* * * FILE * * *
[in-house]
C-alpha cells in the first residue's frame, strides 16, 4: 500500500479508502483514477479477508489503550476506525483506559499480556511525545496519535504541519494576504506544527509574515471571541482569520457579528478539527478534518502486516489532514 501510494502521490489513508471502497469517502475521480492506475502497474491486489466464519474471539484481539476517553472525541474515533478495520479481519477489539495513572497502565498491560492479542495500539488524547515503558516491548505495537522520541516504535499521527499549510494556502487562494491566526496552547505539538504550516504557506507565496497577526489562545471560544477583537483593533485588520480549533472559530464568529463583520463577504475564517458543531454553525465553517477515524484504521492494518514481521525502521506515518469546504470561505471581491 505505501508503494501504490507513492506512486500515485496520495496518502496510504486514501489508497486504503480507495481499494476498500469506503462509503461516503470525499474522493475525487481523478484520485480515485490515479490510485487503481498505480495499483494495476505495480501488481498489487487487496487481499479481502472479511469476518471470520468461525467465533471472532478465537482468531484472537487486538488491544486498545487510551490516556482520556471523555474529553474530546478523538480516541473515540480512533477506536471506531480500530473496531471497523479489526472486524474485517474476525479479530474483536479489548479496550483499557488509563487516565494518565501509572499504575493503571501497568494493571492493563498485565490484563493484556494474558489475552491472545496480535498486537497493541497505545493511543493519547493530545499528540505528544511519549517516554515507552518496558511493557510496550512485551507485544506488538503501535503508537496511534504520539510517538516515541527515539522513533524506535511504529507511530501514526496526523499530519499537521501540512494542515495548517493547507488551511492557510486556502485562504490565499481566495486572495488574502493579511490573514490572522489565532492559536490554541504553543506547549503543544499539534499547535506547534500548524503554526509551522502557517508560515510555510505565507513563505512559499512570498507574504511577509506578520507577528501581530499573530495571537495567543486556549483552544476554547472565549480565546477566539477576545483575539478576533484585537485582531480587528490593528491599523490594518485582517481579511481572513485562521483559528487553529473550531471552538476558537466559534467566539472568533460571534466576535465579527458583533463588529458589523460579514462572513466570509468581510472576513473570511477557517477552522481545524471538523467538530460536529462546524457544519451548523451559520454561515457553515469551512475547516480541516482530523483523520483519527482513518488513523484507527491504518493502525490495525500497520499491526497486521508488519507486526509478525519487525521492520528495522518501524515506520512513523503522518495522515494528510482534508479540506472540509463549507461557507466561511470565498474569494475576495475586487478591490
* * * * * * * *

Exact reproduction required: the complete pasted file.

[in-house]
C-alpha cells in the first residue's frame, strides 16, 4: 500500500479508502483514477479477508489503550476506525483506559499480556511525545496519535504541519494576504506544527509574515471571541482569520457579528478539527478534518502486516489532514 501510494502521490489513508471502497469517502475521480492506475502497474491486489466464519474471539484481539476517553472525541474515533478495520479481519477489539495513572497502565498491560492479542495500539488524547515503558516491548505495537522520541516504535499521527499549510494556502487562494491566526496552547505539538504550516504557506507565496497577526489562545471560544477583537483593533485588520480549533472559530464568529463583520463577504475564517458543531454553525465553517477515524484504521492494518514481521525502521506515518469546504470561505471581491 505505501508503494501504490507513492506512486500515485496520495496518502496510504486514501489508497486504503480507495481499494476498500469506503462509503461516503470525499474522493475525487481523478484520485480515485490515479490510485487503481498505480495499483494495476505495480501488481498489487487487496487481499479481502472479511469476518471470520468461525467465533471472532478465537482468531484472537487486538488491544486498545487510551490516556482520556471523555474529553474530546478523538480516541473515540480512533477506536471506531480500530473496531471497523479489526472486524474485517474476525479479530474483536479489548479496550483499557488509563487516565494518565501509572499504575493503571501497568494493571492493563498485565490484563493484556494474558489475552491472545496480535498486537497493541497505545493511543493519547493530545499528540505528544511519549517516554515507552518496558511493557510496550512485551507485544506488538503501535503508537496511534504520539510517538516515541527515539522513533524506535511504529507511530501514526496526523499530519499537521501540512494542515495548517493547507488551511492557510486556502485562504490565499481566495486572495488574502493579511490573514490572522489565532492559536490554541504553543506547549503543544499539534499547535506547534500548524503554526509551522502557517508560515510555510505565507513563505512559499512570498507574504511577509506578520507577528501581530499573530495571537495567543486556549483552544476554547472565549480565546477566539477576545483575539478576533484585537485582531480587528490593528491599523490594518485582517481579511481572513485562521483559528487553529473550531471552538476558537466559534467566539472568533460571534466576535465579527458583533463588529458589523460579514462572513466570509468581510472576513473570511477557517477552522481545524471538523467538530460536529462546524457544519451548523451559520454561515457553515469551512475547516480541516482530523483523520483519527482513518488513523484507527491504518493502525490495525500497520499491526497486521508488519507486526509478525519487525521492520528495522518501524515506520512513523503522518495522515494528510482534508479540506472540509463549507461557507466561511470565498474569494475576495475586487478591490